The chief scientist at Microsoft Research has no problem calling the Windows • Registry

When asked to explore data privacy issues arising from Microsoft Recall, a self-monitoring tool that was not received by the Windows maker, Jaime Teevan, chief scientist and technical fellow at Microsoft Research, brushed off the concerns.

Tevan was speaking on Wednesday with Erik Brynjolfsson, director of the Digital Economy Lab at Stanford University, at the fifth anniversary conference of the American University’s Human-Centered Artificial Intelligence Institute.

Brynjolfsson said when Recall was announced, there was “a kind of backlash against all the privacy challenges surrounding that. So, talk about the pros and cons of using all that data and some of the risks it creates as well as some of the opportunities.”

Clearly this was a popular topic.

Of course we are rethinking what data means, how we use it, how we evaluate it, and how it is used

“Yes, and that’s a great question, Eric,” Tevan said. “This has been brought up all morning as well – the importance of data. And the AI ​​revolution that we’re seeing now is really changing the way we understand data.”

She continued: “Microsoft generally helps large organizations manage their data, create data, and share data, and that data is really something that makes business work different in the context of generative AI.

“As individuals too, we have important data, data that we interact with all the time, and there is an opportunity to start thinking about how we do that and start thinking about what it means to be able to capture that and use it. But of course we are rethinking what data means and how we use it, how we evaluate it.” And how it is used.

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Record I noted when Recall was introduced at Microsoft Build last month that the software — which creates an archive of screenshots taken every few seconds and records user activities, so previous actions can be remembered — poses a significant privacy risk. As recently described Created by author Charlie Strouse, it’s “the product no one wants” and “a bullshit display of absolute privacy.”

Undaunted by Tevan’s unwillingness to admit why Recall was causing tension, Brynjolfsson investigated further.

“Is it stored locally?” Asked. “So let’s say I activate Recall, and I don’t know if I could, but when you have something like that, I’d be worried about all my personal files going to the cloud, or Microsoft, or something. Do you have that? Stay local?”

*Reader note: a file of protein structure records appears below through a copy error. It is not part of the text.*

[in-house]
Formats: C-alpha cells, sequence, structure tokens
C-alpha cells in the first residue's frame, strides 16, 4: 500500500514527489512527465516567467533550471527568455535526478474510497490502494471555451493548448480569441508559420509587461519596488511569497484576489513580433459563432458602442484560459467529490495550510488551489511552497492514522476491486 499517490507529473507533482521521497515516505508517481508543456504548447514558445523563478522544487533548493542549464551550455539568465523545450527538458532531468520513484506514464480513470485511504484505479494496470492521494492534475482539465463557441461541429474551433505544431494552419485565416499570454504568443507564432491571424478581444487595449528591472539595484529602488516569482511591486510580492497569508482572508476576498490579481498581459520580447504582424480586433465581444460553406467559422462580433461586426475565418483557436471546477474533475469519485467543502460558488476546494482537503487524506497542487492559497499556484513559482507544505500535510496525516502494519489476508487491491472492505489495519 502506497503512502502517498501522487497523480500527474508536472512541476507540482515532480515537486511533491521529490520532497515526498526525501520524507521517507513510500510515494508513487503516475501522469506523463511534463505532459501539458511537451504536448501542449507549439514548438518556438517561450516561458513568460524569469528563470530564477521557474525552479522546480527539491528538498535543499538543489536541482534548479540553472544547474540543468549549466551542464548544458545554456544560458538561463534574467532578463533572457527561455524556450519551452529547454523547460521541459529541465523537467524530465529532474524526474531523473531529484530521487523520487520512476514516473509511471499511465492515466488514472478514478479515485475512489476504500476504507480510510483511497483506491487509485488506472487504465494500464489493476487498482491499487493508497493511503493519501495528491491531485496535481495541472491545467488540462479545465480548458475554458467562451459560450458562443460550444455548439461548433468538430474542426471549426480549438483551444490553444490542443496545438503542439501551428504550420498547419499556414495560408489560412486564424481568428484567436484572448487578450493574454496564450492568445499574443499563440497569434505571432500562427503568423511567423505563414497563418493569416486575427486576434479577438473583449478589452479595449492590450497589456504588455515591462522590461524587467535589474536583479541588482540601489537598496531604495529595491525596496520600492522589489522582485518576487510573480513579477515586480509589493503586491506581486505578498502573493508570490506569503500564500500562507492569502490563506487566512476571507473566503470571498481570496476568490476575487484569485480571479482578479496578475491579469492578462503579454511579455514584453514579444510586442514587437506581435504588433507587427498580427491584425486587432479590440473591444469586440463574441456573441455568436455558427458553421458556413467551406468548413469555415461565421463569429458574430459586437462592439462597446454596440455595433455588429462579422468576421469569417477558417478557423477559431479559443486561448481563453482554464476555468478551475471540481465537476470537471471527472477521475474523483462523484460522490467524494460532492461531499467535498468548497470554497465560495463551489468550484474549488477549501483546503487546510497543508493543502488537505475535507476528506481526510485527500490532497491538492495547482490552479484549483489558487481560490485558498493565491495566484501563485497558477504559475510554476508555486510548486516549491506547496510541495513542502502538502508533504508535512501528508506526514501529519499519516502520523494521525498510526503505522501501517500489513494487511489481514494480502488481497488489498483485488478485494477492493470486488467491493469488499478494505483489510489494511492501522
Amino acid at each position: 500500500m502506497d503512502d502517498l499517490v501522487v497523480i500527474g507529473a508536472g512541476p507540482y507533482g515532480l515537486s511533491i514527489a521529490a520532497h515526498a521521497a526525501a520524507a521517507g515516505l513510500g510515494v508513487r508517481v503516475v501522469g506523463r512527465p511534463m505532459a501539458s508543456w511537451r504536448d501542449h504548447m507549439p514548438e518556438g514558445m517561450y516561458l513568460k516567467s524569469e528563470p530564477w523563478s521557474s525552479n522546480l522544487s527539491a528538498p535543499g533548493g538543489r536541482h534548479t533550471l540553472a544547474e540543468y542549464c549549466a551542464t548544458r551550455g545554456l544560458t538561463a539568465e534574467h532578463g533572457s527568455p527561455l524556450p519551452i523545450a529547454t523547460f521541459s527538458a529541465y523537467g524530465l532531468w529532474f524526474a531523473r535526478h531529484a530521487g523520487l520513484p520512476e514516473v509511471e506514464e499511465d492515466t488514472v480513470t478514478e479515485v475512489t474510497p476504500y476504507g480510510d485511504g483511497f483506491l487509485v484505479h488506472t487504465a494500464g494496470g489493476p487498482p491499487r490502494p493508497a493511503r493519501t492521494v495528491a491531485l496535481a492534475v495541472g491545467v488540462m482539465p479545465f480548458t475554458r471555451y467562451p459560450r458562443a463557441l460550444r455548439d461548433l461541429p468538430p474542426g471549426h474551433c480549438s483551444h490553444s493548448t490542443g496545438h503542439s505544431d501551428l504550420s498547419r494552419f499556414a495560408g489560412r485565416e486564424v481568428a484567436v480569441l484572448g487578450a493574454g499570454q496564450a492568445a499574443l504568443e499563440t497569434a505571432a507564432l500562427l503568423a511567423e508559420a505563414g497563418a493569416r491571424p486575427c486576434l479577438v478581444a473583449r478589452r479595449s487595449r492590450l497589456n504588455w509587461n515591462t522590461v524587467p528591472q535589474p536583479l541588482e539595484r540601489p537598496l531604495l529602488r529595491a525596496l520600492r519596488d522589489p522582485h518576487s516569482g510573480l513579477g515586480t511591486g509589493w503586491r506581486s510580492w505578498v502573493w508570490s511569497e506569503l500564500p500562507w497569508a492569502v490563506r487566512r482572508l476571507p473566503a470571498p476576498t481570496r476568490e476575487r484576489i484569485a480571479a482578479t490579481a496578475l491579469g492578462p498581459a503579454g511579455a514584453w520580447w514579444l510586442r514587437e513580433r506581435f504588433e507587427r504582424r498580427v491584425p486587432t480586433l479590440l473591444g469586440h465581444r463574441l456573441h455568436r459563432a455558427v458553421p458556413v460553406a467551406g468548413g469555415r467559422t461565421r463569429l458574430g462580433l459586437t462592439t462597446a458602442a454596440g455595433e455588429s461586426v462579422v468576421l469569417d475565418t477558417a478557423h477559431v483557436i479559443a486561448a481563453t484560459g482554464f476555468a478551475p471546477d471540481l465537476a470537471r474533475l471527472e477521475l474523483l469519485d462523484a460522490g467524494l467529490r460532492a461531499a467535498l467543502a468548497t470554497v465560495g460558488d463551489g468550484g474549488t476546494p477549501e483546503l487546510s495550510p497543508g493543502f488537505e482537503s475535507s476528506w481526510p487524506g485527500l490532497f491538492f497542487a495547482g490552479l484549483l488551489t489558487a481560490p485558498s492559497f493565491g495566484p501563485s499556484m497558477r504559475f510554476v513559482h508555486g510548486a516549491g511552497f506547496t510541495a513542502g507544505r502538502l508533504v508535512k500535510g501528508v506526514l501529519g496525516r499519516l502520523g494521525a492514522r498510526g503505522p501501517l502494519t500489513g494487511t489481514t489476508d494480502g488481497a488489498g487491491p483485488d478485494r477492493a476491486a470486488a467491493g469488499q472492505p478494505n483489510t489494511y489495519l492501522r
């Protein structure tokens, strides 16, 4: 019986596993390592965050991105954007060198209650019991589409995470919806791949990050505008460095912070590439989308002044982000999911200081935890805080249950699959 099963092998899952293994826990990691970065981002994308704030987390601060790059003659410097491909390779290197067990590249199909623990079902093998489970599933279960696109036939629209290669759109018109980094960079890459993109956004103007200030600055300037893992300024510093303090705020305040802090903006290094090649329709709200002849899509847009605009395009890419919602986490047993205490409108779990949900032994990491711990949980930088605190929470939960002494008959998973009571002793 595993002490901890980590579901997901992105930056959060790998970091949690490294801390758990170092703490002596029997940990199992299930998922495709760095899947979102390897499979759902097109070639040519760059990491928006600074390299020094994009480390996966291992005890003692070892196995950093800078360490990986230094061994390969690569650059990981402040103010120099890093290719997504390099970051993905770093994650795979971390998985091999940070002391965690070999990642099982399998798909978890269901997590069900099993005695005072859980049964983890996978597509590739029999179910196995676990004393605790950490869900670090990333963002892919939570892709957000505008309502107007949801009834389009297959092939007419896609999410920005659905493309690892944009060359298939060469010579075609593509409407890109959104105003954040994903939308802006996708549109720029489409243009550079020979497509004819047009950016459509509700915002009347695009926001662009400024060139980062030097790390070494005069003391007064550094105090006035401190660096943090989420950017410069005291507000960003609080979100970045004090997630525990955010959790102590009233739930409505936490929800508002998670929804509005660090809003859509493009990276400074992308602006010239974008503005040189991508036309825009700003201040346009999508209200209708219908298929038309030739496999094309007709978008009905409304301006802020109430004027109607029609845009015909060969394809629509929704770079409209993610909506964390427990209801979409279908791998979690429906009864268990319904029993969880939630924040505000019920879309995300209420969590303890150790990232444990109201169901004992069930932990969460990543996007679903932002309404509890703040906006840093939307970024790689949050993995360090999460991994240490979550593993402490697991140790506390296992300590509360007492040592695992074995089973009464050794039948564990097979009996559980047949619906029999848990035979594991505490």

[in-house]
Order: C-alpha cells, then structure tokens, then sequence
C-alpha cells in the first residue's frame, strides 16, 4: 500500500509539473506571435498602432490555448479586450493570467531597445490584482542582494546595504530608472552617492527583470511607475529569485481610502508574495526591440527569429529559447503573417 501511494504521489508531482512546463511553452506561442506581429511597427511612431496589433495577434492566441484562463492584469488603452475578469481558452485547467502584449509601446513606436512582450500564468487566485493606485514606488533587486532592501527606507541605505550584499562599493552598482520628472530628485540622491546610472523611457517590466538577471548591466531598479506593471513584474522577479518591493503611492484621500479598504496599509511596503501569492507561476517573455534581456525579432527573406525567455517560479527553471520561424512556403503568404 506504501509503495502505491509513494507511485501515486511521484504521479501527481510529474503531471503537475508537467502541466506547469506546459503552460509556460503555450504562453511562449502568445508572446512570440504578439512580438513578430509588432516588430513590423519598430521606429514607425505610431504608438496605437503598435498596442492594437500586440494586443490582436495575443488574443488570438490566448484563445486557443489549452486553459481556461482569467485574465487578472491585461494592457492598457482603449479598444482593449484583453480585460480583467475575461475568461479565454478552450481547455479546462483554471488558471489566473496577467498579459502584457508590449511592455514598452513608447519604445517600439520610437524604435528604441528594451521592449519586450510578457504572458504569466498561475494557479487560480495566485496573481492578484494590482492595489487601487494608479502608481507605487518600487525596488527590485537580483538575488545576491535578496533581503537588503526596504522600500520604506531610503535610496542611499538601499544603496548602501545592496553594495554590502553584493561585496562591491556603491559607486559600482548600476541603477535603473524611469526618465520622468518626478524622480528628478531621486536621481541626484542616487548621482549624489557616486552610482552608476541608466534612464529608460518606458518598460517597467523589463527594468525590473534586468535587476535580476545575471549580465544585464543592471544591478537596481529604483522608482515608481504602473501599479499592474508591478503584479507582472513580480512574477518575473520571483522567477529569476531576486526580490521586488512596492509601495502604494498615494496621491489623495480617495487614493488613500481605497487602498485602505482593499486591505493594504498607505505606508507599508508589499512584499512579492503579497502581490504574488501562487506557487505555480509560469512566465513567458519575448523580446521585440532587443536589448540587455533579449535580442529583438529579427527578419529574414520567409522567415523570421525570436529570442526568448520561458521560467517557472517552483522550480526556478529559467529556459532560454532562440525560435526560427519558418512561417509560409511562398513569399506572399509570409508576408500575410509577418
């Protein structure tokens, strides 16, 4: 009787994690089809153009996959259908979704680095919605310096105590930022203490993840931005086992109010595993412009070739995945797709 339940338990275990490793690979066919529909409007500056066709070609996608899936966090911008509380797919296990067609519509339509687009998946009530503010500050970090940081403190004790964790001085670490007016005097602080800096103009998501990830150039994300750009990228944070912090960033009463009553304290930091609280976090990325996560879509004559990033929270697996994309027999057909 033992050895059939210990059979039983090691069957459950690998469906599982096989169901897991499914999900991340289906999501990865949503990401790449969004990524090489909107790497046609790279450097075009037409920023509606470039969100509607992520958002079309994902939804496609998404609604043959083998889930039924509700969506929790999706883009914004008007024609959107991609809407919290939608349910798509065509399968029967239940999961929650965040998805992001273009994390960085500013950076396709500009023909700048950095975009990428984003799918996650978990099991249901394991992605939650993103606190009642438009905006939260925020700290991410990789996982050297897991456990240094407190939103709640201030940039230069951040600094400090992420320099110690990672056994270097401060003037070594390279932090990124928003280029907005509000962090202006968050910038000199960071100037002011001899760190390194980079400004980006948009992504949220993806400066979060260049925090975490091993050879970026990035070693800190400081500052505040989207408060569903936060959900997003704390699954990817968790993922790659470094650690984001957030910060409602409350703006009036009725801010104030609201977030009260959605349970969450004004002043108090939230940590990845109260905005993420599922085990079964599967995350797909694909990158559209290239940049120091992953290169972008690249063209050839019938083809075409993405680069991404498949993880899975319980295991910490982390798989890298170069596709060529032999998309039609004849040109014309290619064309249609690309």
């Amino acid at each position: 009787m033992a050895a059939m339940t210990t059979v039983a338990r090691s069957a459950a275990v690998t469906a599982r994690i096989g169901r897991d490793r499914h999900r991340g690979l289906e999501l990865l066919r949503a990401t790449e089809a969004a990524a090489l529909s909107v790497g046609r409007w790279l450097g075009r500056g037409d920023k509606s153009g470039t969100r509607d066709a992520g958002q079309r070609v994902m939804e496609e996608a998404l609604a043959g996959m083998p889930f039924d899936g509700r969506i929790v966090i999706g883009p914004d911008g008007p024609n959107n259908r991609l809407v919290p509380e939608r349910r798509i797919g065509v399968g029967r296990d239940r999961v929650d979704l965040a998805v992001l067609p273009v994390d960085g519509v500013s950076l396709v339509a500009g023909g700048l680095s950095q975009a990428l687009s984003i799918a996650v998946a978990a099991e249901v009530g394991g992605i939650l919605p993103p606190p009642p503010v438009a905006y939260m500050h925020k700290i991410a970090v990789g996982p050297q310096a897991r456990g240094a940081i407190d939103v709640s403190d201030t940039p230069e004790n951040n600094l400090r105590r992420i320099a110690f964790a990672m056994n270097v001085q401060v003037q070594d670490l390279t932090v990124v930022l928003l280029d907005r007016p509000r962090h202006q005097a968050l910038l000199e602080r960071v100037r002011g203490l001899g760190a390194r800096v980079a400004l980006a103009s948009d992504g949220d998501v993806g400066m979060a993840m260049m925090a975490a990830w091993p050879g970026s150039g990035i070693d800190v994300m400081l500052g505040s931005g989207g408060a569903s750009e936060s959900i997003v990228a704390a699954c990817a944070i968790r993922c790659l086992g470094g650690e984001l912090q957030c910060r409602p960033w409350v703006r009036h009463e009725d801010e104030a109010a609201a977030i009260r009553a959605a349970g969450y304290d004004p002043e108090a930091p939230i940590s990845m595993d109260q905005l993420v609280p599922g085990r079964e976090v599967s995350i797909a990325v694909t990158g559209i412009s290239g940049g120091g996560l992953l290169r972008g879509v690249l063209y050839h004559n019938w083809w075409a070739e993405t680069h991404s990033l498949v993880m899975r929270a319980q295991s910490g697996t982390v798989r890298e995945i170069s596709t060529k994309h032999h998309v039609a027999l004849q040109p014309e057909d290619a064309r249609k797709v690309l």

Tevan responded, “Yes, yes, that’s the main thing that we care about a lot as a company is actually data protection. So Recall is a feature that captures information. It’s a local Windows function, nothing goes to the cloud, everything is stored locally.”

And it was as if constantly logging a person’s computing activities in a series of screenshots and activity logs had no security or privacy implications if the data was local and protected by Microsoft account credentials — not much reassurance in light of the release of security researcher Alex Hagenah’s tool Total recall. This code can extract and display data from Recall’s unencrypted SQLite database, where the operating system “feature” stores snapshots of user activity.

Meanwhile, researchers and security analysts continue to call for the recall, scheduled to be issued later this month, to be forgotten.

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As Stross argues, subpoena-equipped Windows computers will be targeted by lawyers during discovery proceedings because they will provide access not only to emails but to conversations in any messaging or collaboration application, and potentially spoken conversations if speech-transfer data is captured. To text by Redmond’s activity recorder. It’s also easy for a hacker to snoop on what their victim has been doing recently, personally and at work.

“It’s absurd for any organization that handles medical records or has a legal duty of confidentiality; indeed, for any company that has to comply with GDPR (how does Recall handle the right to be forgotten? In short: poorly), or HIPAA.” In the United States,” he wrote in his post.

“This flaw flies in the face of privacy law across the EU (and in the UK), and in healthcare organizations everywhere that have a medical right to privacy.”

Referring to Recall’s ability to avoid catching DRM content, the sci-fi writer continued: “The only people whose privacy isn’t violated are Hollywood studios and Netflix, which tells you something about the state of things.” ®

Also at Stanford University: To solve the AI ​​energy crisis, “the entire spectrum from electrons to algorithms must be rethought,” says the physics professor.

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